I thought my yoga teacher was telling me how to angle my neck. "Aim your forehead to the floor." Then she demonstrated downward dog. She actually placed her forehead on the floor. I tried to copy her, thinking, "that's impossible!" Then she came by and told me to grab the edges of my mat with my hands. Suddenly, my forehead was much closer to the floor. Not on the floor, like the teacher's but within 6 inches. Such a tiny change in hand position and such a huge change in the height of my head off the floor.
It seems everything is like that. Little changes can make huge differences. Yesterday I heard a talk by Guy Finley in which he asked the question: Do you remember the first time you saw a lizard? How about the first time you tasted chocolate?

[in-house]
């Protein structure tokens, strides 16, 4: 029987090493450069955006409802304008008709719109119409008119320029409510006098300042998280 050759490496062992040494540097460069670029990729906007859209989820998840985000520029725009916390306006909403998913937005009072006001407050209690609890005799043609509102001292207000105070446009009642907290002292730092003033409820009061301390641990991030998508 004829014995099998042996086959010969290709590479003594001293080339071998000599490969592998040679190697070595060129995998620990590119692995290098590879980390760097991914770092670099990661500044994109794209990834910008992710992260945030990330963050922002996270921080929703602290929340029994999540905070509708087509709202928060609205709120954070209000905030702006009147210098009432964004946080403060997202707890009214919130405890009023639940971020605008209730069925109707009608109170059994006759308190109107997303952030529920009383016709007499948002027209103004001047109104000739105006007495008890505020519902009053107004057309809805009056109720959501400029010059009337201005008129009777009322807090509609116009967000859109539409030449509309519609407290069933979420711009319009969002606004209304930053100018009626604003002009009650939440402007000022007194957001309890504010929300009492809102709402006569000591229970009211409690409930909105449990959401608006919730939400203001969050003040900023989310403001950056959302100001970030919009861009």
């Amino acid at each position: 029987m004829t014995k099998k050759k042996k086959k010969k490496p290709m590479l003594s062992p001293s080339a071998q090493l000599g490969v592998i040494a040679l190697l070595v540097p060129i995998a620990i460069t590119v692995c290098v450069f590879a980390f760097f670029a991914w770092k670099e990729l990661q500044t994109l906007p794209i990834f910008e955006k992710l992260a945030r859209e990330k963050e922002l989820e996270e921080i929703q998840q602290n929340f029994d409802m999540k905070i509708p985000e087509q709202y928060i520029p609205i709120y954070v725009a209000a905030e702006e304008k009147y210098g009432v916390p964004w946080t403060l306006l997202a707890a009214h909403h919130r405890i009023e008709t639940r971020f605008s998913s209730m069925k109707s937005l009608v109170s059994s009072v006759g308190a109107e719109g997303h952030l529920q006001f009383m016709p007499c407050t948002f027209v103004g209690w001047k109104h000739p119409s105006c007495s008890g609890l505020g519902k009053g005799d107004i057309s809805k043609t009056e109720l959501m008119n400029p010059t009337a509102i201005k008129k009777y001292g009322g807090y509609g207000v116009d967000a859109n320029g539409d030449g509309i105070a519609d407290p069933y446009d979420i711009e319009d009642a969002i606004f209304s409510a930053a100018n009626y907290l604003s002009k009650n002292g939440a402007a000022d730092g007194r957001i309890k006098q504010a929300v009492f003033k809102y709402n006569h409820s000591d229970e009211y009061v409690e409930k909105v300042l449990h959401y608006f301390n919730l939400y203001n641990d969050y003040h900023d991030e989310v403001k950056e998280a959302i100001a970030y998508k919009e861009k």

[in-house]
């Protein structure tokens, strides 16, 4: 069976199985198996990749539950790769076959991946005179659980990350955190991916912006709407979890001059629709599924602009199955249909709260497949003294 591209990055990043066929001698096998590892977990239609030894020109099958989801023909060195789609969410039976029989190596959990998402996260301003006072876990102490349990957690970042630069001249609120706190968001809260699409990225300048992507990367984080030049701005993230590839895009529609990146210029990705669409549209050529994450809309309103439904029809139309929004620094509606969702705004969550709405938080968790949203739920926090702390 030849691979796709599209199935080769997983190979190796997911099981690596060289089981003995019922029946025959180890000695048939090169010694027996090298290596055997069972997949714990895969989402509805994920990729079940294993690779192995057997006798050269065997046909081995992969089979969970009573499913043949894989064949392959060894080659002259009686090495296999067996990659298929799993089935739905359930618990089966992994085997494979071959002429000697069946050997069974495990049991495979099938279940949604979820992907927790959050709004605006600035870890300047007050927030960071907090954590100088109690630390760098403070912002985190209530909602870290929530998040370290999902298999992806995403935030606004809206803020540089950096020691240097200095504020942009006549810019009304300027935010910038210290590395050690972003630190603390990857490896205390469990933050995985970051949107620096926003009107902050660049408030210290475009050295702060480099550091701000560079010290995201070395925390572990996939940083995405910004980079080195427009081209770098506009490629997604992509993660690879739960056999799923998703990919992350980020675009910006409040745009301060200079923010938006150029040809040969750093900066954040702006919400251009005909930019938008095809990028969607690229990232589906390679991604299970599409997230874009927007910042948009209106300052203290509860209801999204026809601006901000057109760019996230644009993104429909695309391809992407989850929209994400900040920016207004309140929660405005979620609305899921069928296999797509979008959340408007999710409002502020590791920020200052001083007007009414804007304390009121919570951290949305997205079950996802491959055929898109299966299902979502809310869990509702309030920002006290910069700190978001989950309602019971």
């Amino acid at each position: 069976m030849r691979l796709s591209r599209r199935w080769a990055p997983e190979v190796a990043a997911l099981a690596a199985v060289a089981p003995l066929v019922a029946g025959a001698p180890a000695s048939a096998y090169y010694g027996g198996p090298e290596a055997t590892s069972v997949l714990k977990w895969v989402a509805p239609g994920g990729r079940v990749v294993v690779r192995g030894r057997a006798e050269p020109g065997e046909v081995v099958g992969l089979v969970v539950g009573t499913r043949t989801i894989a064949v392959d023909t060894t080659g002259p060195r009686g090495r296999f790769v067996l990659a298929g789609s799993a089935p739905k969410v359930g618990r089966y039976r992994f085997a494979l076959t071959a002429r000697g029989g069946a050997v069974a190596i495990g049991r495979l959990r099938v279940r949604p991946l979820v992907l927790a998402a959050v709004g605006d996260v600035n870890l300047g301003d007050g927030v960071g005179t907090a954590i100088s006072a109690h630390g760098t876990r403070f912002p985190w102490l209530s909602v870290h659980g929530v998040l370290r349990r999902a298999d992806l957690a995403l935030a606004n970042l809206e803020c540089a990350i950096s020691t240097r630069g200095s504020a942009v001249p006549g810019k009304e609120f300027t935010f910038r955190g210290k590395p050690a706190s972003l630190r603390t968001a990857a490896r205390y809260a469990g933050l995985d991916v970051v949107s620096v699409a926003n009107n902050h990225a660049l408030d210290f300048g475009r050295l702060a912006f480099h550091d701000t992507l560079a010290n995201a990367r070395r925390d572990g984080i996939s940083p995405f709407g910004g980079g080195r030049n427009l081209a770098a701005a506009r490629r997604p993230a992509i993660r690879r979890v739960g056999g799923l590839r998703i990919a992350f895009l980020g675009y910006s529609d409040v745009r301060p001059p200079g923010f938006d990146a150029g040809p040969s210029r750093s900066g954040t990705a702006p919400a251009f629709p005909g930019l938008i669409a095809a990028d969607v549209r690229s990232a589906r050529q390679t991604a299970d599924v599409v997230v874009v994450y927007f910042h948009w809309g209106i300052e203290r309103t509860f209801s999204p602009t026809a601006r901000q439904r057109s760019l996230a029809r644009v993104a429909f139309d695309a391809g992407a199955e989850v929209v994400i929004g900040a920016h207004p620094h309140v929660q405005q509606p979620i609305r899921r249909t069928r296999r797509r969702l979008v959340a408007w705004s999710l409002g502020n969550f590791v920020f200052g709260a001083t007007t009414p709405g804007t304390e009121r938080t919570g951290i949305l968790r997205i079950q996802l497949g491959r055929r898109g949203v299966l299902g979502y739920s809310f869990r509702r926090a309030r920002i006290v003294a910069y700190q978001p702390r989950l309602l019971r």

Then he asked: How many times can it be the first time you taste chocolate?
Don't go for the easy answer here. Now is always new. Now is always changing. When you tasted chocolate before, or saw a lizard before, it wasn't now. Things were different. Things are always changing. If you keep that in mind, you can approach each lizard, each chocolate bite as something new, open to surprises. That attitude increases your enjoyment.
And the corollary, which is just as important -- when you don't like something, you can remember that now is always changing. This thing you don't like will not last forever.
A month ago, I couldn't do downward dog at all. Now, I'm doing downward dog slightly better than before the accident. Now is indeed new.